I’ve been following a lot of the deeper UK stuff, and this one guy in particular that I really enjoy BIOME and he’s making a hybrid of really “beats” stuff, but it’s super heavy and it has a ton of weight with big drops and big drums. It sounds like the kind of shit that got me into it, and when I hear the stuff that he’s been putting out, it’s really exciting. Other than that, stuff on the label like Protohype and Getter. Getter is really bringing it back to the old-school shit, like the 2009 shit, and Protohype has the whole melodic side of things down, and really all the kids on the label are, in my opinion, killing it in the dubstep scene. I feel like as a whole, Firepower has it locked down. Obviously the kids I’m signing, I truly believe in and hopefully together we can make a dent in the scene.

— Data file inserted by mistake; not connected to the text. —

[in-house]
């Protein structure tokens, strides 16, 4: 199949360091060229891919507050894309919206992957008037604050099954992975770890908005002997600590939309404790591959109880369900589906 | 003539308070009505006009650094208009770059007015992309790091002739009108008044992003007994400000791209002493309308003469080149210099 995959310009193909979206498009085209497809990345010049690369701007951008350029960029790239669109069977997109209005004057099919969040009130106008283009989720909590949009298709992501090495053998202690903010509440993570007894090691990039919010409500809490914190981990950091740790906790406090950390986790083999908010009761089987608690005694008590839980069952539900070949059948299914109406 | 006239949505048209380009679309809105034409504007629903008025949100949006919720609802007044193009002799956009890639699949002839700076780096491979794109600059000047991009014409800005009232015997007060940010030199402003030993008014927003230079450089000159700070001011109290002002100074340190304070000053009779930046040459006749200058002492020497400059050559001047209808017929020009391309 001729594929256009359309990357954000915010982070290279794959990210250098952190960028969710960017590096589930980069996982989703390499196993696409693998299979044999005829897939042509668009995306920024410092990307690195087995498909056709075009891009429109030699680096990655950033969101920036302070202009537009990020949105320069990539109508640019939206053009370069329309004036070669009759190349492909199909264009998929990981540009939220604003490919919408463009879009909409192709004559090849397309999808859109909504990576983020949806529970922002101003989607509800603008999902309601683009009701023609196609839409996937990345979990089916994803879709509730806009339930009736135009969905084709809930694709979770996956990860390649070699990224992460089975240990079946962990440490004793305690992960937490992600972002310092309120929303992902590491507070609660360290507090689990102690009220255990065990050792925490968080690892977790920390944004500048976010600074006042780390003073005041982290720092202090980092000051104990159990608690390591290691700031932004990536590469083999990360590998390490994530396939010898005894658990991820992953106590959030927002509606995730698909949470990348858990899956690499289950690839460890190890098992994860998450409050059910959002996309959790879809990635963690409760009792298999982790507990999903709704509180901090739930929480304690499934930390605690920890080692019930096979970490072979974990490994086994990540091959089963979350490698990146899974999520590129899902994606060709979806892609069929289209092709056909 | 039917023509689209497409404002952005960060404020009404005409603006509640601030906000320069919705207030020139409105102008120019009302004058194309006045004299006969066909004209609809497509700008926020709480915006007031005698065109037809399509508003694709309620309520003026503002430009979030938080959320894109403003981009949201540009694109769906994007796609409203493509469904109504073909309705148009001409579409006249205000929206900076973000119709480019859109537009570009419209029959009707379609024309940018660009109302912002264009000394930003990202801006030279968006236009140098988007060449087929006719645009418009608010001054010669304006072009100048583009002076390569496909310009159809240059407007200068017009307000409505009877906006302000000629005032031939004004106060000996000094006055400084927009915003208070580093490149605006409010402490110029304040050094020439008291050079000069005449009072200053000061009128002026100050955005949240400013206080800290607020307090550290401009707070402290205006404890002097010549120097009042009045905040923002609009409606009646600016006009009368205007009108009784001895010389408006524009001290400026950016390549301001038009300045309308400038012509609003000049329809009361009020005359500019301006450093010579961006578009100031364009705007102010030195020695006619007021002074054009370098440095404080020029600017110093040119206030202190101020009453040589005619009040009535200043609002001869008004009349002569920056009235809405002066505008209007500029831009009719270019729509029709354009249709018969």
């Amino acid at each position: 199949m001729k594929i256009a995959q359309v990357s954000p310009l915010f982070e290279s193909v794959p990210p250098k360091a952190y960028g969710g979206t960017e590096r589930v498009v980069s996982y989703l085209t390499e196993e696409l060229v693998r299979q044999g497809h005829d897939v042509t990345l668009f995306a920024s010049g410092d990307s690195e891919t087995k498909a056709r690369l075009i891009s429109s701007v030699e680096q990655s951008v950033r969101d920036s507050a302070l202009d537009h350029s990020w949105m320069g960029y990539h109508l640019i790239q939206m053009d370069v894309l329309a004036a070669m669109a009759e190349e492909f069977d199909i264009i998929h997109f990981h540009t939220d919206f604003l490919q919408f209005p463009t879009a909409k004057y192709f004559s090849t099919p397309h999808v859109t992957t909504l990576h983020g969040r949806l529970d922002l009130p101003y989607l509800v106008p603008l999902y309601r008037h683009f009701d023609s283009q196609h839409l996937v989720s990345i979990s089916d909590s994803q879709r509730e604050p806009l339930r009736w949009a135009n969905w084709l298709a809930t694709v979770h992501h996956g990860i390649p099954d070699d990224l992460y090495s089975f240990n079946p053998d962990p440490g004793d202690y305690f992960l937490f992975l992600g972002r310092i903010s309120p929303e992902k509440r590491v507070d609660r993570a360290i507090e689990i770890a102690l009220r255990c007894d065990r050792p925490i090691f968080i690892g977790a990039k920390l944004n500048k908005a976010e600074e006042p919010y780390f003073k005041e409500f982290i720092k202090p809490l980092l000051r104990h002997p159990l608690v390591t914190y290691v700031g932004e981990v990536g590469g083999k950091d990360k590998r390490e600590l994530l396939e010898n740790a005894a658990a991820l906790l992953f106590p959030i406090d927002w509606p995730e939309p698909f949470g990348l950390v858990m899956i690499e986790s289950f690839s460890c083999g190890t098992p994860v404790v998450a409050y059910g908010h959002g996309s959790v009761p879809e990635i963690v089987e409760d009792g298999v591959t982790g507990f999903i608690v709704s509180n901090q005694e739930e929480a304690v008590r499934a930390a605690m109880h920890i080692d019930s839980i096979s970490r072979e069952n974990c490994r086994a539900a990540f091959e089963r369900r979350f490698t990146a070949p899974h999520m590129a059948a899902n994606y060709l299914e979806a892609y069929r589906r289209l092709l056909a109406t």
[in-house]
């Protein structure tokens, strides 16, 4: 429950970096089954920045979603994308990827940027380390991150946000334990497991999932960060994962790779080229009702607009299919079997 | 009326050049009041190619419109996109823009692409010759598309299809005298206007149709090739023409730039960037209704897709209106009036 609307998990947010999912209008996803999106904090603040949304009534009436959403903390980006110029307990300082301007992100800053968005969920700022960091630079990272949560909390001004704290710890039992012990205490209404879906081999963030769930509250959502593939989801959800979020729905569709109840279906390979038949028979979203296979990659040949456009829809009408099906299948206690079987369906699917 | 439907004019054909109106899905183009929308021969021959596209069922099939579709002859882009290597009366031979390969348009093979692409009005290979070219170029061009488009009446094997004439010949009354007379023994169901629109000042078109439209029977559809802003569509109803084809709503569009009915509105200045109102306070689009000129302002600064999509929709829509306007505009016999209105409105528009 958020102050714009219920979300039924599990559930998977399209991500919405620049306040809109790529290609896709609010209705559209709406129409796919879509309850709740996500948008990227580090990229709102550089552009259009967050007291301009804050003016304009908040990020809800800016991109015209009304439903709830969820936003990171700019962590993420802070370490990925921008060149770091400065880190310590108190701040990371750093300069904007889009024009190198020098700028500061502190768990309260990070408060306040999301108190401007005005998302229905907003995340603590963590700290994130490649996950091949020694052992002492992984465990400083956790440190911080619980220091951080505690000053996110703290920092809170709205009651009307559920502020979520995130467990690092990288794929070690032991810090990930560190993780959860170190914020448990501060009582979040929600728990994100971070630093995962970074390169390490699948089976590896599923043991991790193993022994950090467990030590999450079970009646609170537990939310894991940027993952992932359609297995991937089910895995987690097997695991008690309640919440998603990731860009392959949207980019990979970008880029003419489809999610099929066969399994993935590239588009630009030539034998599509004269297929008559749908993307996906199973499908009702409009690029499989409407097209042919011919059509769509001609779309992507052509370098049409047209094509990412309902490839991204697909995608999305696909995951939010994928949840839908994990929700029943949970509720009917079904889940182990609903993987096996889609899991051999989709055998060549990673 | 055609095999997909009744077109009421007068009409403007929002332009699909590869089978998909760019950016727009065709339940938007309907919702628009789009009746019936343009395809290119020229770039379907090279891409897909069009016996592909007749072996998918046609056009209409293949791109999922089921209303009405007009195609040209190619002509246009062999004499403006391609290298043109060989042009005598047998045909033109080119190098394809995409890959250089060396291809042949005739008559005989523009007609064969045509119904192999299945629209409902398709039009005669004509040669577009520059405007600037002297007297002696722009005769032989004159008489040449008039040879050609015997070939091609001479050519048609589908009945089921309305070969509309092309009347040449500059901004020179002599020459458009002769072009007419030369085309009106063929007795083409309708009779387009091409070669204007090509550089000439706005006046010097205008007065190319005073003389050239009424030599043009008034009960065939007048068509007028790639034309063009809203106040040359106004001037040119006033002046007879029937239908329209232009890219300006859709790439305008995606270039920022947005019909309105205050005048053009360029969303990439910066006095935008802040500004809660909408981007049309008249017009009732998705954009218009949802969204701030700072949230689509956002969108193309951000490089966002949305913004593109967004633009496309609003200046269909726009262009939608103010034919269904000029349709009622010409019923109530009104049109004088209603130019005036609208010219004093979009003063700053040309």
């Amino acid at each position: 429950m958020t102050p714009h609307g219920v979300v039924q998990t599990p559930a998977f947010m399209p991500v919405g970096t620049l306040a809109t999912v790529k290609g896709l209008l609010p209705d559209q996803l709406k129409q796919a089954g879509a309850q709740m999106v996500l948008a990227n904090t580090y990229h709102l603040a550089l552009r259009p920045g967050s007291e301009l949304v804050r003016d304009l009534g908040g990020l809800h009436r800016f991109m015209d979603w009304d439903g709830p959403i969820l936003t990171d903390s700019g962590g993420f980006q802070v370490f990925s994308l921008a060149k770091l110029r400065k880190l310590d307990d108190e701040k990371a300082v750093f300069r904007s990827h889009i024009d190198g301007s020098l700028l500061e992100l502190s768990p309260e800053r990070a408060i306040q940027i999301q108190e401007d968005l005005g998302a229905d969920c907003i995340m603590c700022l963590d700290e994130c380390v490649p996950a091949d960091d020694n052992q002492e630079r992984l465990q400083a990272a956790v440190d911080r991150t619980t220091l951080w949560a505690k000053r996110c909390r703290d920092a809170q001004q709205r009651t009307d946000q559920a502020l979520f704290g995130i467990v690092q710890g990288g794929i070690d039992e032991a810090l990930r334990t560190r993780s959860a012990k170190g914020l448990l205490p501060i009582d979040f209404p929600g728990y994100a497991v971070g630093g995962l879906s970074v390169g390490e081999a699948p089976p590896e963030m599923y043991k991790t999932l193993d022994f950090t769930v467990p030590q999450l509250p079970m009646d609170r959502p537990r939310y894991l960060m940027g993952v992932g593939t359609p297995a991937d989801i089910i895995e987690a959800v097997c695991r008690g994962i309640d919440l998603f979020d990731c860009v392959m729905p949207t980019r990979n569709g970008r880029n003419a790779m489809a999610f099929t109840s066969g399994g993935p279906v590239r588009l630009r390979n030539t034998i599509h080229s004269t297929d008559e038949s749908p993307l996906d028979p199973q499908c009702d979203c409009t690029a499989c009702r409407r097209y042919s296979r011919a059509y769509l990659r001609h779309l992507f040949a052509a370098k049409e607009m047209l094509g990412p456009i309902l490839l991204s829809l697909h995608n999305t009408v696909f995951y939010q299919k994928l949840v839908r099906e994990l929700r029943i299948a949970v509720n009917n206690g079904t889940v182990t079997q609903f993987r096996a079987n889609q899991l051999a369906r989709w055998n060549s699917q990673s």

Yeah man, I definitely think you guys are on to something. Now you mentioned the 2009 style of dubstep and when it comes to your particular unique brand of dubstep, ever since your earliest releases, you’ve always had a distinct hip-hop influence, a certain swagger to them (no pun intended). You’ve even sampled from the likes of Method Man on “Southpaw.” It’s now 2013 as you said, trap could be the bottle service take on dubstep, and we’ve seen hip-hop and electronic dance music really come together in a way that we’ve never seen before. What does all of this mean for you as a producer? What’s been the most exciting part about that?